The BUC-1 ultrasonic tip is basically a round-ended tapered diamond bur shape, so when it is used to cut a trough between the MB1 and palatal orifices, the resulting smooth surface at the base of the trough readily discloses the MB fin and the MB2 orifice when intersected. The round trough shape discloses MB canal fins as a white line and the MB2 orifice as a distinct white dot at the palatal extent of that line (often on the mesial access wall, not on the pulp chamber floor).

Removing attached denticles, smoothing pulp chamber floors, and getting into calcified canals. The BUC-1 is also useful for cutting around attached denticles. The vibration of this ultrasonic tip will often dislodge these pulp stones off the pulp chamber floor. However, more stubborn pulp stones will need to be removed by cutting around them, crosscutting them, and levering them out with a spoon excavator, leaving a highly irregular pulp chamber floor. Pulp chamber floor anatomy can be very helpful in locating canals, but to see the floor coloration a flat plane is needed. The BUC-2 tip is designed with a flat disc shape to safely plane the pulp chamber floors after attached denticles have been cut out (Figure 11). Finally, the BUC-3 (Digger) has an extremely active tip for cutting apically into calcified canals and for troughing around posts. The BUC-2 tip used on high power is then very effective for banging posts out after troughing has been completed.

A final comment on ultrasonics: Clinicians who are trying ultrasonics for the first time should be advised that a light touch with these tips is needed. Handpiece burs cut faster if you push them harder against the tooth. Because ultrasonic tips cut by moving against the tooth surface in a very small amplitude of movement, pushing them firmly against the tooth not only dampens their action but also dramatically reduces their life span.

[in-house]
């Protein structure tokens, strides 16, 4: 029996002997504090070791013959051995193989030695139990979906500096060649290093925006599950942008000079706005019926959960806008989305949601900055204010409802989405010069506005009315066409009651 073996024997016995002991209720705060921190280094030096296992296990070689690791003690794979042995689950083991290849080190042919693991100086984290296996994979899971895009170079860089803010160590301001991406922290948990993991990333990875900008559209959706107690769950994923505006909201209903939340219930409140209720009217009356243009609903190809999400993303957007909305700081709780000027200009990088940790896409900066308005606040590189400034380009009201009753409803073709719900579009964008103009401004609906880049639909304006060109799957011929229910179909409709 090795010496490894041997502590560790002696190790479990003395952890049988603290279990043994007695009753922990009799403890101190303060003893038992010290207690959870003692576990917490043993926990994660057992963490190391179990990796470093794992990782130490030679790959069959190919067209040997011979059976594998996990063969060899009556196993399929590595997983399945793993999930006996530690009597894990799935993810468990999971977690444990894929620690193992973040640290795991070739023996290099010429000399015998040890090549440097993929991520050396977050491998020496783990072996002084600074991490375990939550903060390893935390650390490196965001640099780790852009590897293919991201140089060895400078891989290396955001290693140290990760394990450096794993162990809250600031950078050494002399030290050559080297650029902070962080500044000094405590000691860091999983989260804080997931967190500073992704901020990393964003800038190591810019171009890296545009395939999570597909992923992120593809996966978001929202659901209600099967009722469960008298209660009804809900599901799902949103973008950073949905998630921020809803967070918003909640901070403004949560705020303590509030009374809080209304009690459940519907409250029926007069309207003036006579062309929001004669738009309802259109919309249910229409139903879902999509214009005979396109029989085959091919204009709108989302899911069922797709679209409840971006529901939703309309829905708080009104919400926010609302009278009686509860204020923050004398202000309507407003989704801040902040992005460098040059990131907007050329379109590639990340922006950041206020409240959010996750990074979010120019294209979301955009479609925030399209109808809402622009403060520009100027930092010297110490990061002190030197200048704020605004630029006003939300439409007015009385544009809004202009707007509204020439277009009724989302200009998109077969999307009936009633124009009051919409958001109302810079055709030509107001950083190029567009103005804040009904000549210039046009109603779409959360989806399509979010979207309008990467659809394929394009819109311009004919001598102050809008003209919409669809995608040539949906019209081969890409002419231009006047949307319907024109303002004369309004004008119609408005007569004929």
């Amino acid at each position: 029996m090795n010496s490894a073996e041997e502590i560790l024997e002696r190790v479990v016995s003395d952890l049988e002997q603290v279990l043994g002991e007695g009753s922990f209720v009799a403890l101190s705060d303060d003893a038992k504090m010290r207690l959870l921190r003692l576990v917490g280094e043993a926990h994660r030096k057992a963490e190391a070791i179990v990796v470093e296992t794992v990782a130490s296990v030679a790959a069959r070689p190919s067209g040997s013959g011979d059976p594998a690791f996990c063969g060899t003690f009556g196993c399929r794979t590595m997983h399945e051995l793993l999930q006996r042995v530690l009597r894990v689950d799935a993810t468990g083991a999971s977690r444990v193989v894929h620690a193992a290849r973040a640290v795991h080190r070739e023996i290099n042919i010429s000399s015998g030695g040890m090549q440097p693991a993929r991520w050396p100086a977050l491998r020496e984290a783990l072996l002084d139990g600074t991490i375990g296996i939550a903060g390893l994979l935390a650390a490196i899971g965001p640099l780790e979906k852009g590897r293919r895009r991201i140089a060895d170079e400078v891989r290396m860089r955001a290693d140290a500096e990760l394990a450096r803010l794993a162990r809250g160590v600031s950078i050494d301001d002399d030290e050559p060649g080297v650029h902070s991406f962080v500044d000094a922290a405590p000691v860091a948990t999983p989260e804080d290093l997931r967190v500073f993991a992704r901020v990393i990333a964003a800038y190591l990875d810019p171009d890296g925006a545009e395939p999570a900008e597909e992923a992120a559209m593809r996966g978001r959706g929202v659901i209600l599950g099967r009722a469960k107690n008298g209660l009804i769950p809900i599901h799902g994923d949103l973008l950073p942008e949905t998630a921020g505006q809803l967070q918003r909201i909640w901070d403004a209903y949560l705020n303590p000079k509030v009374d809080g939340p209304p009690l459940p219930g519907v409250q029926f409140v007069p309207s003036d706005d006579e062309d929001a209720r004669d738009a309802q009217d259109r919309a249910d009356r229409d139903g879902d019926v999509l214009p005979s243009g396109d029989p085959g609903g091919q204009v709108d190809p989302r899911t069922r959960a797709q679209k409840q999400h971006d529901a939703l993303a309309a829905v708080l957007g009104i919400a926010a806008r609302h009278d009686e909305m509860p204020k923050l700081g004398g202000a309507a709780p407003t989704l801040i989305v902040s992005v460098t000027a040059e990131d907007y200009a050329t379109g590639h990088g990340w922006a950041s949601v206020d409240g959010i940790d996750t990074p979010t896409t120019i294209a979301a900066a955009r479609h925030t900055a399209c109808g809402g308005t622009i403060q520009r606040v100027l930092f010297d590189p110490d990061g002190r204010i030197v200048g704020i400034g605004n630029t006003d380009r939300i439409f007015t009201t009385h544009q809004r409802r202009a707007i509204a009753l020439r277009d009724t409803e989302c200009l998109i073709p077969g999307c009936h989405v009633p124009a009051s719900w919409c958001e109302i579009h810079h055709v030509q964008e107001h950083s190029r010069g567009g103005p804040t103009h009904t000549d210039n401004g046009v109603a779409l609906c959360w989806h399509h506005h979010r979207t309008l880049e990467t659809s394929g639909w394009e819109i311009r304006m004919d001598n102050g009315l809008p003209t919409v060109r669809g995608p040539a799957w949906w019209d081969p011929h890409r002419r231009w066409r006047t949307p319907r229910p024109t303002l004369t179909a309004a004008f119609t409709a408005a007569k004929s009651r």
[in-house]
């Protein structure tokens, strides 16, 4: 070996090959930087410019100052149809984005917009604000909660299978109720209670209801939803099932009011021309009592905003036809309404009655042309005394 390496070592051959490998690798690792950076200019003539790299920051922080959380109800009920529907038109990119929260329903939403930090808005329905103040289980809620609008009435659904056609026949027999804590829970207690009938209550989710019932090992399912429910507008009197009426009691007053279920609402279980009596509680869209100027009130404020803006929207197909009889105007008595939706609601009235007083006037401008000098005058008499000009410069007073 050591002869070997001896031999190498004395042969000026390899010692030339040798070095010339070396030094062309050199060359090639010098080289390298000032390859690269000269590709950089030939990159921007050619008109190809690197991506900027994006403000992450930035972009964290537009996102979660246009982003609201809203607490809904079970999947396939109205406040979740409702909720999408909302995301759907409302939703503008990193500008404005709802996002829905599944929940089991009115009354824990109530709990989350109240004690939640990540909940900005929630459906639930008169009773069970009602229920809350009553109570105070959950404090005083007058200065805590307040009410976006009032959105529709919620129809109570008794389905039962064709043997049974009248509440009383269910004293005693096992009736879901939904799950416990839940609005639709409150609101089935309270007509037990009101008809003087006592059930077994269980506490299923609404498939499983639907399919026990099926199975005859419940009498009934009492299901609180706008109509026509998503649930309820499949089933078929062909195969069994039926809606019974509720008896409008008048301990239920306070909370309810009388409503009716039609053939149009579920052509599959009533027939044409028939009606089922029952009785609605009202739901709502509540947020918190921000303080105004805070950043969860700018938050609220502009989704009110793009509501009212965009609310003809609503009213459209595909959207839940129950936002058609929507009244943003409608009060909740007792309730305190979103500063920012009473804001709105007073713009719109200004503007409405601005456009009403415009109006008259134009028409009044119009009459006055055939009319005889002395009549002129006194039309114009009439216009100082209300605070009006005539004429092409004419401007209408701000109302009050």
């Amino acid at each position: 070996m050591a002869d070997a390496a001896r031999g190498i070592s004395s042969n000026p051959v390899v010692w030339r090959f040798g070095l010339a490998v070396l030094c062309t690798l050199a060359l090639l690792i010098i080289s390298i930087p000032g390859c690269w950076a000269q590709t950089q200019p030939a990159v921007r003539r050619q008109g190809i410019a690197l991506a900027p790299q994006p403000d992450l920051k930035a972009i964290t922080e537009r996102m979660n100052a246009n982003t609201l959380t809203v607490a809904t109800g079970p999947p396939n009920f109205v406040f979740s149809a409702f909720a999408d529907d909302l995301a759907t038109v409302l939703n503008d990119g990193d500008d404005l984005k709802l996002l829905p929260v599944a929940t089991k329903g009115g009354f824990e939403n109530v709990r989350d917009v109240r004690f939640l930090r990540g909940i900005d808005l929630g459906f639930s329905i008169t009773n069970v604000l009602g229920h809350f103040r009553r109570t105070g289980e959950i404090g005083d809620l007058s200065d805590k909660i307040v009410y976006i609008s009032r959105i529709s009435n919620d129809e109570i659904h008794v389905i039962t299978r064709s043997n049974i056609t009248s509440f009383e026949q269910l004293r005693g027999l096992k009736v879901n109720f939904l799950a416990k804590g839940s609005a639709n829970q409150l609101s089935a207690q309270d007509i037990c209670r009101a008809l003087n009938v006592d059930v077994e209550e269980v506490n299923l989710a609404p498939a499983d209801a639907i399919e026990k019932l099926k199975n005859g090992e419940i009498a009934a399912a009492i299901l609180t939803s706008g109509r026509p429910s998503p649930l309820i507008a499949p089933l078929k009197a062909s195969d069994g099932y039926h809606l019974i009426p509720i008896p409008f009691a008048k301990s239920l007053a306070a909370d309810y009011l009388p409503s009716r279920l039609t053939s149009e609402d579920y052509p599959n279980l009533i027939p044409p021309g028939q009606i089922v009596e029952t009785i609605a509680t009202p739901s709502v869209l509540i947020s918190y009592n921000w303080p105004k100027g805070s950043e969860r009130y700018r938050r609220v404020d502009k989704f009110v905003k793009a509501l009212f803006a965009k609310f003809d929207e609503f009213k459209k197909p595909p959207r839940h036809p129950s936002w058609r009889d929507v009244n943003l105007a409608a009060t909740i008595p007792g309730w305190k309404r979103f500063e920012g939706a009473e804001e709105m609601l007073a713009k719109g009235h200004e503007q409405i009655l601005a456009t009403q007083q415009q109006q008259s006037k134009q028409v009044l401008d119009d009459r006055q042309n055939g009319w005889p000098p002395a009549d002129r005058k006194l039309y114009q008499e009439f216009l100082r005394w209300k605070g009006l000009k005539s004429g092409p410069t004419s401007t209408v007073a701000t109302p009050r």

The last 10 years have seen virtually every part of our shaping procedures changed with the introduction of NiTi to endodontics. The incredible strength and flexibility of this exotic alloy have allowed the manufacture and use of instruments that would have been impossible in stainless steel. Testament to the importance of this metal is the increasing number of shaping instruments available, some with consistent tapers, some with variable tapers, and a wide range of geometries in between.


Regardless of the shapes of the NiTi files used, the issue of greatest concern is their safe use in a handpiece. Clinicians who have trained up to use them correctly have found that their ease of use and remarkable efficiency have actually made it too expensive not to use them. Dental schools have seen their productivity double, and specialists have seen the same. The only concern expressed by dentists using these instruments is the fear of separation when the handpiece-driven file is overstressed. As described in previous articles in Dentistry Today (February, October, November, and December 1999, and January and February 2000), frequent replacement with new instruments is critical, as is the incorporation of a crown-down procedure to cut the shape so as to avoid overstressing the smallest, most fragile instruments.

However, there are many cases of severe and often hidden curvatures that can cause brand-new instruments to separate, even when used with correct technique. The introduction of torque-limitation electronic handpieces has significantly decreased the incidence of breakage, however tortuous root canals can still pose a threat.

The simplest and most predictable solution to difficulty in getting a shaping file to length in one of these canals is to finish the shape with a hand GT File. The GT System is the only set of rotary files on the market with matching hand files, ironically, because this design was first realized in hand file form (Figure 12). When the rotary version was introduced 3 years ago the hand files were de-emphasized in importance because of the rotary files much greater ease of use.